Identity is the cornerstone of our sense of self, defining who we are within our communities and societies. It encompasses various attributes, such as language, cultural background, religion, education, and profession. While these characteristics shape our personal identities, an expanded definition of identity is necessary for states and institutions to effectively deliver services across domains like education, healthcare, banking, employment, and travel. Consequently, regulatory bodies around the world mandate "Know Your Customer" (KYC) checks, which are aimed at verifying one's identity before granting access to services or facilities, such as opening bank accounts, obtaining loans, or acquiring mobile SIM cards.
In response to these needs, governments have issued numerous identity documents, including birth certificates, passports, ration cards, and NREGA cards, all of which play a crucial role in establishing an individual's identity within the framework of society. However, as technology continues to evolve, the realm of digital identity verification has become an increasingly pertinent topic.
One noteworthy example of digital identity verification's potential lies in the Aadhaar project, which has achieved tremendous success in India. The Aadhaar system has enrolled an astounding 1.3 billion Indian residents, providing each individual with a unique identification number. This initiative has revolutionized the verification process by offering an online method for confirming one's identity. Moreover, Aadhaar's KYC framework has substantially reduced the cost of identity verification, from Rs 500 to a mere Rs 3 per transaction. This monumental cost reduction has enabled government and private sector entities to conduct transactions with unparalleled efficiency, cost-effectiveness, and reliability. Notably, Aadhaar has facilitated the "Direct Benefit Transfer" (DBT) of over $300 billion annually, ensuring efficient delivery of subsidies, especially to the rural poor.
The advent of the internet introduced novel challenges and opportunities for identity verification. As the internet grew, the famous New York Times cartoon depicted a dog sitting at a computer, telling another dog, "On the internet, nobody knows you're a dog." This clever illustration encapsulates the dilemma of online identity. In the early stages of the internet (Web 1.0), identity verification was limited, and individuals could assume various online personas with relative ease.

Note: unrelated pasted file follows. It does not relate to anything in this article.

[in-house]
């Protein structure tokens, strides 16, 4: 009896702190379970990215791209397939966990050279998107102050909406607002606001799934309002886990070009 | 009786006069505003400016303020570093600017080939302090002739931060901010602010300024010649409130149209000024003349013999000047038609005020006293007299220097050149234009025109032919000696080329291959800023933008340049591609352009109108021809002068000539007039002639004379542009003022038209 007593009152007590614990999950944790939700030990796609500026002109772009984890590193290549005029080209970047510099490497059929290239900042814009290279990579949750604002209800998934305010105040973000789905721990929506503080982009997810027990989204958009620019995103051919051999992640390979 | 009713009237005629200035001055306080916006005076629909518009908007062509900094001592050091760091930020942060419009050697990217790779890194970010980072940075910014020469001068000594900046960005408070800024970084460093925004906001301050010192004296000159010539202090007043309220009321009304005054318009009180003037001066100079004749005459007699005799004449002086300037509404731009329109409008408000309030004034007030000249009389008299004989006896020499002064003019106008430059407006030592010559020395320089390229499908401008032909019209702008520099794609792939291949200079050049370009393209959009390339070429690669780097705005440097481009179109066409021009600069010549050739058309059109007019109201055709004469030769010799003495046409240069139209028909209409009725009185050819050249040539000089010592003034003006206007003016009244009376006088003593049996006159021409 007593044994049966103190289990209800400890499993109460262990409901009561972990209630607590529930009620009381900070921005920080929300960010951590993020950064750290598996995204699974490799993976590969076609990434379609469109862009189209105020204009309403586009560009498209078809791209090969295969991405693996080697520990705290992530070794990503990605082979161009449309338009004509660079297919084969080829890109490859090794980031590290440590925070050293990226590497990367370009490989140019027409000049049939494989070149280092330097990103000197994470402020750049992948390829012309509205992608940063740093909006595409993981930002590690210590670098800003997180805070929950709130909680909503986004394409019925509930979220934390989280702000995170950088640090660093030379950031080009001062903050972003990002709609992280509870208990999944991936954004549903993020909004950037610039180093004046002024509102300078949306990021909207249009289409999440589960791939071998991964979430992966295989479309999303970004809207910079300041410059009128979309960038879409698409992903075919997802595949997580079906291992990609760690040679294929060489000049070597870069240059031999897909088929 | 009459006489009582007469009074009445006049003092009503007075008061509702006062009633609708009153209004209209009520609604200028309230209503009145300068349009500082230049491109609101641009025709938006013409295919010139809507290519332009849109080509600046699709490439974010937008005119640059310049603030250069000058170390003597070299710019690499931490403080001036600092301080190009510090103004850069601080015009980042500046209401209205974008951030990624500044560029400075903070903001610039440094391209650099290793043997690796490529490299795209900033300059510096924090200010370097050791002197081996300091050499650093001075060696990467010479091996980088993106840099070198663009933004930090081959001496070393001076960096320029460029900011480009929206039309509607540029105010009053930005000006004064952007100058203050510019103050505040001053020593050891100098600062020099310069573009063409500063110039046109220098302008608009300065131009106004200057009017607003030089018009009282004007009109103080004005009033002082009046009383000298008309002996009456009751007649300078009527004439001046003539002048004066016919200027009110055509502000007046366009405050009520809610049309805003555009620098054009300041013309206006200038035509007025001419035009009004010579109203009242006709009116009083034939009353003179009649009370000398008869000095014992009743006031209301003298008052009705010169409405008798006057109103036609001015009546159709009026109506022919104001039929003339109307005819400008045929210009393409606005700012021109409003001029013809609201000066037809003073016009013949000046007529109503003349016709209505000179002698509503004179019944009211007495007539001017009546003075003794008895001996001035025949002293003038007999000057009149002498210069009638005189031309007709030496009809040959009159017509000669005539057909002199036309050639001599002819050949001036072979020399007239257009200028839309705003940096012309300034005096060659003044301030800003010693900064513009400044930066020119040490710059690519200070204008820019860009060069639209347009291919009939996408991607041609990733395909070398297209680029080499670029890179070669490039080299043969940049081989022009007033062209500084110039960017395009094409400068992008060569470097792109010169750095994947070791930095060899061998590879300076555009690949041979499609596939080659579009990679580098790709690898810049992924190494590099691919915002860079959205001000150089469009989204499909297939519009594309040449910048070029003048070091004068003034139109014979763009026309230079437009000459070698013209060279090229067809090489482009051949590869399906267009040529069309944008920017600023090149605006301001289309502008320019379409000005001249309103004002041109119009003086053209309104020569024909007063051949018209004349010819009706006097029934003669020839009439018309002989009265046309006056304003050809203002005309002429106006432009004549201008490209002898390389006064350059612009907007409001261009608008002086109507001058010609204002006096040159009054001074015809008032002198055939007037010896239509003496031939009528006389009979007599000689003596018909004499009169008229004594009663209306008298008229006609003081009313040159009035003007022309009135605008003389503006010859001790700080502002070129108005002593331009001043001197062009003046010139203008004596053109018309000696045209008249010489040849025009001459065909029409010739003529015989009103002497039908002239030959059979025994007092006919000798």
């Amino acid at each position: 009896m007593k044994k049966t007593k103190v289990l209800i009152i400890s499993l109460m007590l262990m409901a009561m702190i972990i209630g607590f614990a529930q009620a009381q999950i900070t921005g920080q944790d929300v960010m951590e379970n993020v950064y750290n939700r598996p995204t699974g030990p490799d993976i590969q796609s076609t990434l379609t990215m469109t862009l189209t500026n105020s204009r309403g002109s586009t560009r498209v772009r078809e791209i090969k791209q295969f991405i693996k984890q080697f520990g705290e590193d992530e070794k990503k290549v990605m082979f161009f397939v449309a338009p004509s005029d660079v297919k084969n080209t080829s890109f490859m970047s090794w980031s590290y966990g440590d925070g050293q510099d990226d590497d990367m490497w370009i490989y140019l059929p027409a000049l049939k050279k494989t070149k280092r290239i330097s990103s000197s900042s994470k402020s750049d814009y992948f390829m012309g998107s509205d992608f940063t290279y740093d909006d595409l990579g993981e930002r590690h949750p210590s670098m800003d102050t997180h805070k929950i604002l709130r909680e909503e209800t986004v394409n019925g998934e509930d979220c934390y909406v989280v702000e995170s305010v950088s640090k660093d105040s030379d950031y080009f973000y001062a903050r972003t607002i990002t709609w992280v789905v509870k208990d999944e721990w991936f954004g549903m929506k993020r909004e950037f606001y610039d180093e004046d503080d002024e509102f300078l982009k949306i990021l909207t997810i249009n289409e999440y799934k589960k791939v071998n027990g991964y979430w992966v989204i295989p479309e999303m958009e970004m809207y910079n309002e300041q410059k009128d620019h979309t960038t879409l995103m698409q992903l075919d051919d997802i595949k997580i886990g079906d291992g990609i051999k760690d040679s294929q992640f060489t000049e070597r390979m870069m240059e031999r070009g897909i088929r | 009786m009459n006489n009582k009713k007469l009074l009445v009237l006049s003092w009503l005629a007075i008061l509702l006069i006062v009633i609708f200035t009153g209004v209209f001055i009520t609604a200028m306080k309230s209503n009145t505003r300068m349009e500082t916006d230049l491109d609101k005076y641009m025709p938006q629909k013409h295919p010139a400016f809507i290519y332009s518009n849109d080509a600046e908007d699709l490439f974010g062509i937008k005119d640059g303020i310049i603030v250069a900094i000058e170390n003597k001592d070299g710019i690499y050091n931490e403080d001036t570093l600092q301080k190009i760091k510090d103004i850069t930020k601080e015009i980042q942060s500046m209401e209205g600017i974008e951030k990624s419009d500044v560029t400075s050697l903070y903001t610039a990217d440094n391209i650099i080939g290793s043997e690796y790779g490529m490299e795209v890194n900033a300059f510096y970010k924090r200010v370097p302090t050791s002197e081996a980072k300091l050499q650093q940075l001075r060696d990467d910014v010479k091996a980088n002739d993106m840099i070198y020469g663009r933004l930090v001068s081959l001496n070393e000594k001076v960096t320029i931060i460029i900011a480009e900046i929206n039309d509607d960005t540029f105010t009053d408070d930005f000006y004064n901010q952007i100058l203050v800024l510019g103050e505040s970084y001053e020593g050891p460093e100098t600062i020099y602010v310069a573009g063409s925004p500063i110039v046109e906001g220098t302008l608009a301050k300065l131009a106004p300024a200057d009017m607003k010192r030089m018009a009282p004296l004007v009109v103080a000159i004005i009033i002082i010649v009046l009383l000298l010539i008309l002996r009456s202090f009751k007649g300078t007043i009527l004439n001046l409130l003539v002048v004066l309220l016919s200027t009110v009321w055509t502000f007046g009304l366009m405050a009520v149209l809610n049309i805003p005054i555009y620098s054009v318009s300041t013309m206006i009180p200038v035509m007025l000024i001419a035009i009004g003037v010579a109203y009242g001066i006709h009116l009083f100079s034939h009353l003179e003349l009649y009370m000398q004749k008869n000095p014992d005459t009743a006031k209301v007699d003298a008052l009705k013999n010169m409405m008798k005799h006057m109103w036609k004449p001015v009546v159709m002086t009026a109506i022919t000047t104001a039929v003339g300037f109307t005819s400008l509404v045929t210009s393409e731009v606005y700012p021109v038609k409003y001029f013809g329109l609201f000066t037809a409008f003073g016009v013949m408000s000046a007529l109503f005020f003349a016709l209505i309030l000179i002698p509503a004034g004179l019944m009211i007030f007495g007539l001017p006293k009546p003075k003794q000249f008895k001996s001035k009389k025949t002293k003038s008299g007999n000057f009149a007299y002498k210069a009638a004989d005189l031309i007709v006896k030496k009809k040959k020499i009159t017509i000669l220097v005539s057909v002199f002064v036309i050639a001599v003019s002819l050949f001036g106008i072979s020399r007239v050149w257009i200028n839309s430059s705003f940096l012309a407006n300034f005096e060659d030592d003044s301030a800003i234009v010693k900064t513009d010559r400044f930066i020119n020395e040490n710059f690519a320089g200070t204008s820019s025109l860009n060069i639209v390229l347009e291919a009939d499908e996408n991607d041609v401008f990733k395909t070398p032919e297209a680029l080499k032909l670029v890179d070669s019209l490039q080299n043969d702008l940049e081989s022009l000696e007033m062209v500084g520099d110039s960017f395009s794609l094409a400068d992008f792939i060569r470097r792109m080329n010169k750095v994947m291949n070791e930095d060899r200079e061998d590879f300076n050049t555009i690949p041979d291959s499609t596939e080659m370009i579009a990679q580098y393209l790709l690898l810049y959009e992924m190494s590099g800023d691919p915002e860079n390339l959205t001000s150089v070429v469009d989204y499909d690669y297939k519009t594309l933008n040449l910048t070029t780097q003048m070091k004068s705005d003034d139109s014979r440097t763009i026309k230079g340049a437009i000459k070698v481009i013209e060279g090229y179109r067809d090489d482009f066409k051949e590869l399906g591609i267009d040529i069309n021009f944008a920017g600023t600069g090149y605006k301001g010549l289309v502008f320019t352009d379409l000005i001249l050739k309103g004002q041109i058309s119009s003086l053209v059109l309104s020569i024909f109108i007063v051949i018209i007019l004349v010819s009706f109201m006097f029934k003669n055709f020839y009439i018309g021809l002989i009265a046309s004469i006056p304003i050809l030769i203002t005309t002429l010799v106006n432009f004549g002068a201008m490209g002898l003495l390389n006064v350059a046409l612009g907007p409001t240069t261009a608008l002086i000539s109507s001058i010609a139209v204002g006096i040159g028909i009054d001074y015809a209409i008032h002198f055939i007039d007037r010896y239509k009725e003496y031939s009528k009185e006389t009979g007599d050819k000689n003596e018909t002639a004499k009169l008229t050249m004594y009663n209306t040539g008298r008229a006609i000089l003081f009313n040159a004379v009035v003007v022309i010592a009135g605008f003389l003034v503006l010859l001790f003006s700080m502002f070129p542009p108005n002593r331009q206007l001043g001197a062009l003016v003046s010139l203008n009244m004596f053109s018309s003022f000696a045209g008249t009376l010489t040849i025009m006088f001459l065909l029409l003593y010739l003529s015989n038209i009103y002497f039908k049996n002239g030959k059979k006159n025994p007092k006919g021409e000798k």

With the emergence of Web 2.0, a paradigm shift occurred. The concept of an Issuer, User, and Verifier became pivotal in digital identity frameworks. Companies like Google, Facebook, and Apple seized the opportunity by offering federated identity services through OAuth, allowing users to log in to multiple websites using their trusted credentials. This model, known as "Federated Identity," offered convenience and efficiency but raised concerns about data privacy and security. While these centralized systems initially provided a reliable means of verification, they also concentrated immense power in the hands of a few large corporations.
The above challenge led to the rise of Web 3.0 wit its blockchain technology, ushered in the promise of decentralized identity systems. In this paradigm, users are empowered to issue and manage their own credentials on blockchains without relying on “trusted” intermediaries like Google, Facebook or Apple. Technologies such as Verifiable Credentials (VC) and Digital ID standards (DID) enable the construction of decentralized identity systems. These frameworks offer enhanced privacy since data is not centralized whereas stored in a decentralized blockchain ledger, but yet fulfilling the requirements of a robust identity ecosystem.
However, the rapid development of AI, particularly Generative AI with its large language models (LLMs), presents a clear and present danger to digital identity verification. Deep fakes—synthetic media that convincingly imitate real human speech, behavior, and appearance—pose a significant threat to the trust mechanisms carefully constructed within identity systems over time. In this likely future scenario, where AI-generated impersonations create chaos and erode trust, the need for a "proof-of-personhood" verification capability likely using a person’s biometrics becomes paramount. A robust digital identity system must be able to differentiate between a human being and a robotic entity at the other end of an online connection.
This is where India's Aadhaar project shines, as its biometric based verification can distinguish between human residents of India and AI-generated robots that could potentially wreak havoc on trust and identity. By establishing the humanness or personhood of individuals, such a system ensures the smooth conduct of government, financial and social transactions, where trust serves as the foundation for meaningful interactions in an increasingly AI-driven world.
As published in the Express Computers (The Indian Express venture)